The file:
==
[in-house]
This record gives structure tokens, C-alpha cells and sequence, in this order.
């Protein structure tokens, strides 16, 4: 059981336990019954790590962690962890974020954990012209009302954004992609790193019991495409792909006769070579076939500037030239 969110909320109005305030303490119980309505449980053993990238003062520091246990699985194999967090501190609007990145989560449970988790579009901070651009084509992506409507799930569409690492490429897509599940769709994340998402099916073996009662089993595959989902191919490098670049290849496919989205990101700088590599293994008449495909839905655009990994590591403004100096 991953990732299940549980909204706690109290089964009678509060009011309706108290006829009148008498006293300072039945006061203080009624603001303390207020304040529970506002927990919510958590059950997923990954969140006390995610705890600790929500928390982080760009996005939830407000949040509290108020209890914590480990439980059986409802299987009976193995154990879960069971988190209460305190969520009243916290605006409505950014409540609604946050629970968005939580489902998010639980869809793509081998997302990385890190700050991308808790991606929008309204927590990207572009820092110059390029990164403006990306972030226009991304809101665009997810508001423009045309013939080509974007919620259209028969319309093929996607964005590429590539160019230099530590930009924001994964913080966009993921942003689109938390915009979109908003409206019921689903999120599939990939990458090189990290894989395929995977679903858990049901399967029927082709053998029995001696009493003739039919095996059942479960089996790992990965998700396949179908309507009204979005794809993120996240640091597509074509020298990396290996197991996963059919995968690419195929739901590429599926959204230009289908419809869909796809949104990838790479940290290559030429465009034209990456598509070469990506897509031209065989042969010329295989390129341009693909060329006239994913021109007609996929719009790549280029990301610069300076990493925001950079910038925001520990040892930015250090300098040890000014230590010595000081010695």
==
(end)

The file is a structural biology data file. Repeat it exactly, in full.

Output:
[in-house]
This record gives structure tokens, C-alpha cells and sequence, in this order.
């Protein structure tokens, strides 16, 4: 059981336990019954790590962690962890974020954990012209009302954004992609790193019991495409792909006769070579076939500037030239 969110909320109005305030303490119980309505449980053993990238003062520091246990699985194999967090501190609007990145989560449970988790579009901070651009084509992506409507799930569409690492490429897509599940769709994340998402099916073996009662089993595959989902191919490098670049290849496919989205990101700088590599293994008449495909839905655009990994590591403004100096 991953990732299940549980909204706690109290089964009678509060009011309706108290006829009148008498006293300072039945006061203080009624603001303390207020304040529970506002927990919510958590059950997923990954969140006390995610705890600790929500928390982080760009996005939830407000949040509290108020209890914590480990439980059986409802299987009976193995154990879960069971988190209460305190969520009243916290605006409505950014409540609604946050629970968005939580489902998010639980869809793509081998997302990385890190700050991308808790991606929008309204927590990207572009820092110059390029990164403006990306972030226009991304809101665009997810508001423009045309013939080509974007919620259209028969319309093929996607964005590429590539160019230099530590930009924001994964913080966009993921942003689109938390915009979109908003409206019921689903999120599939990939990458090189990290894989395929995977679903858990049901399967029927082709053998029995001696009493003739039919095996059942479960089996790992990965998700396949179908309507009204979005794809993120996240640091597509074509020298990396290996197991996963059919995968690419195929739901590429599926959204230009289908419809869909796809949104990838790479940290290559030429465009034209990456598509070469990506897509031209065989042969010329295989390129341009693909060329006239994913021109007609996929719009790549280029990301610069300076990493925001950079910038925001520990040892930015250090300098040890000014230590010595000081010695």